Rumblings on Social Media, Clogged Pipes & Health

Posted on3 CommentsCategoriesGeneral Discussion, Online Marketing, Staying Healthy

Many of you I’m sure have seen the below tweet about a plumber coming out to my place to give me an estimate for a replacement of a kitchen sink (with installation of new faucet and disposer):

Tweet about RotoRooter

RotoRooter has never responded back (even though they are very active on Twitter). But a friend recommended trying to find a plumber through Angie’s List, and they tweeted right back offering a coupon to use should I decide to give their membership a try. I may very well do so some time soon, but for now — great job on AngiesList.com’s part monitoring what is being said about them in the Social Media! Especially shines in contrast with the RotoRooter’s silence.

Has anyone else noticed that in most instances when you tweet a complaint, or something negative about a company, you do not get an open response? I’ve had this happen with Starbucks once before too (and I had a really serious incident to report/deal with). Just silence… I guess, they don’t know that negative reviews increase sales too; but most importantly, when addressed properly, build a brand up (instead of hurting it).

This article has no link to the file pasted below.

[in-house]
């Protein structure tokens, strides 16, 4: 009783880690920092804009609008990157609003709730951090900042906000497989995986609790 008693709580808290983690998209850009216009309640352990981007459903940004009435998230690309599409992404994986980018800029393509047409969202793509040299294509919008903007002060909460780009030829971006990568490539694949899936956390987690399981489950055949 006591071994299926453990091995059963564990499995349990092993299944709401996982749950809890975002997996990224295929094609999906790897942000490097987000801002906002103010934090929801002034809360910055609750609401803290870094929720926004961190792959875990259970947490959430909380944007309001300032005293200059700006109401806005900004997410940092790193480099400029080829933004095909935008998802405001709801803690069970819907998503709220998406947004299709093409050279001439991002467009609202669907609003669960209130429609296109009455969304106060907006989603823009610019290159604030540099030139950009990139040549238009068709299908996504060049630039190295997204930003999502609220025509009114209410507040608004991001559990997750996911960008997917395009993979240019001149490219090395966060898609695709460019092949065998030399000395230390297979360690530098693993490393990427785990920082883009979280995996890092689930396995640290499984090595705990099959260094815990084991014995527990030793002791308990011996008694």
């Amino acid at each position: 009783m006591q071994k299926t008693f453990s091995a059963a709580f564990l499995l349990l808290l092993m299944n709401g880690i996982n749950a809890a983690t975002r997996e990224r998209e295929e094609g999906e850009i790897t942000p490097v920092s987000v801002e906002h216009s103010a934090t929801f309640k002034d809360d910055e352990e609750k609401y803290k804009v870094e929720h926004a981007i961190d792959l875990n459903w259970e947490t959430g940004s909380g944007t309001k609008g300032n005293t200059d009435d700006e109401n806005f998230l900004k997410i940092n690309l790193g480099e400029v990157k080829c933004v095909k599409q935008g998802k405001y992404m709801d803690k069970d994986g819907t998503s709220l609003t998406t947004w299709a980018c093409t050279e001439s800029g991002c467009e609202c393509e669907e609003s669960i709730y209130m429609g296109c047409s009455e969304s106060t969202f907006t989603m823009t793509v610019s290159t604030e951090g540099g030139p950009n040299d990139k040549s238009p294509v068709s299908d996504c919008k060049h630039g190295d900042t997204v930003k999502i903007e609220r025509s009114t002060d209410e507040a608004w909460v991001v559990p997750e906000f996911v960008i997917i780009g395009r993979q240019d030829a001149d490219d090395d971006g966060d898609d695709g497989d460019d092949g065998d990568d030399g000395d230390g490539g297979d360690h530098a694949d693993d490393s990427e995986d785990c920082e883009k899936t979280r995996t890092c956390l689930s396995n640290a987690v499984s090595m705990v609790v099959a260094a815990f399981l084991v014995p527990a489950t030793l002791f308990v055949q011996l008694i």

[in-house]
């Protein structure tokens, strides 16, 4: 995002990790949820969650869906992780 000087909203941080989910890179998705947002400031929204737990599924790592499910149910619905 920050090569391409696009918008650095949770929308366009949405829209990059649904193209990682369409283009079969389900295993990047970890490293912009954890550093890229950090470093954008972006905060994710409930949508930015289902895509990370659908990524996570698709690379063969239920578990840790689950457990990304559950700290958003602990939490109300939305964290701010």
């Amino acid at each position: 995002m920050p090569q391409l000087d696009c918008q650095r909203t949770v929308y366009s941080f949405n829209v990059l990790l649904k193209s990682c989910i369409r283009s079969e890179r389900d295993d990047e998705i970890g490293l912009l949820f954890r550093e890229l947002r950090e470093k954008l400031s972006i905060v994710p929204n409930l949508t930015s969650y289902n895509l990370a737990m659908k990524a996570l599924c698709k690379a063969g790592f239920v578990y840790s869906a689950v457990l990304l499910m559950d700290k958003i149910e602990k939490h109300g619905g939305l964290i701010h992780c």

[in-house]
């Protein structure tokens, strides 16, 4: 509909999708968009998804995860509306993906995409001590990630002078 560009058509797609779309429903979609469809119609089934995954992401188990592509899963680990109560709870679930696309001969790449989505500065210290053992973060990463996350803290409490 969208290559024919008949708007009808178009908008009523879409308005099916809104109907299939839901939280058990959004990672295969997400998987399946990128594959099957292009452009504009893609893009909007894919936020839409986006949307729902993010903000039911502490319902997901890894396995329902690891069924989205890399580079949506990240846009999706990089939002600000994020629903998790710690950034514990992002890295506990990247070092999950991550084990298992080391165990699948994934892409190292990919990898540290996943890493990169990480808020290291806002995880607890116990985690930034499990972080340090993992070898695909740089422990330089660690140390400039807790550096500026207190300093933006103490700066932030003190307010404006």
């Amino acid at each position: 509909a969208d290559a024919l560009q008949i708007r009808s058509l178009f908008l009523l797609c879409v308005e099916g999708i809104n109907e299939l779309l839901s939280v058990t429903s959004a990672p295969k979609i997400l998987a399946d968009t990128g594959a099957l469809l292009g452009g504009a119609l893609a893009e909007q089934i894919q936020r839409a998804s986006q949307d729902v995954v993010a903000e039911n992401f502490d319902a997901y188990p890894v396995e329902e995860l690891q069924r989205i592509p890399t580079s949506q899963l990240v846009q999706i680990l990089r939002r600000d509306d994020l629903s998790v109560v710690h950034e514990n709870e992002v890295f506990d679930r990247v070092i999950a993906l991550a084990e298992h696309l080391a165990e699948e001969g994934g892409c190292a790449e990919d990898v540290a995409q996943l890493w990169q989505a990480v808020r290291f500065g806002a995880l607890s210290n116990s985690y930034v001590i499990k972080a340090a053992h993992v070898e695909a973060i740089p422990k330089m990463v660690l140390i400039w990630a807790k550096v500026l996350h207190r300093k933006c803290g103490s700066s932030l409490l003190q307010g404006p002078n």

Well, today I got started on this exciting project (replacing an old cast iron sink with a stainless steel one, and installing a nice new faucet and a more powerful in-sink garbage disposer). The job turned out to be much harder than I thought (the old sink was not only terribly heavy, but also very well glued to the countertop), and required an extra trip to a home improvement store, but I’m done with the most difficult part of the job, and should have it all finished by lunch tomorrow.

Clogged pipeOne thing that I got reminded of while removing the old pipes is my health. Yes, you’ve read it right. Our pipes didn’t look as bad as the pipe shown on the right, but they were also clogged with grease, and this reminded me of an analogy I’ve heard some time back. If we don’t take care of our health, eat greasy foods, don’t exercise and don’t monitor our cholesterol levels, our our arteries get clogged just as badly. I must admit, I haven’t checked my cholesterol level in years. I don’t eat bacon, hardly ever have steak, and do exercise, but my kitchen pipes reminded me that I need to check my cholesterol, and monitor what’s going on in my own body more carefully/systematically.

Now it’s time to get some rest… See you all again tomorrow, my faithful readers. Enjoy your weekend!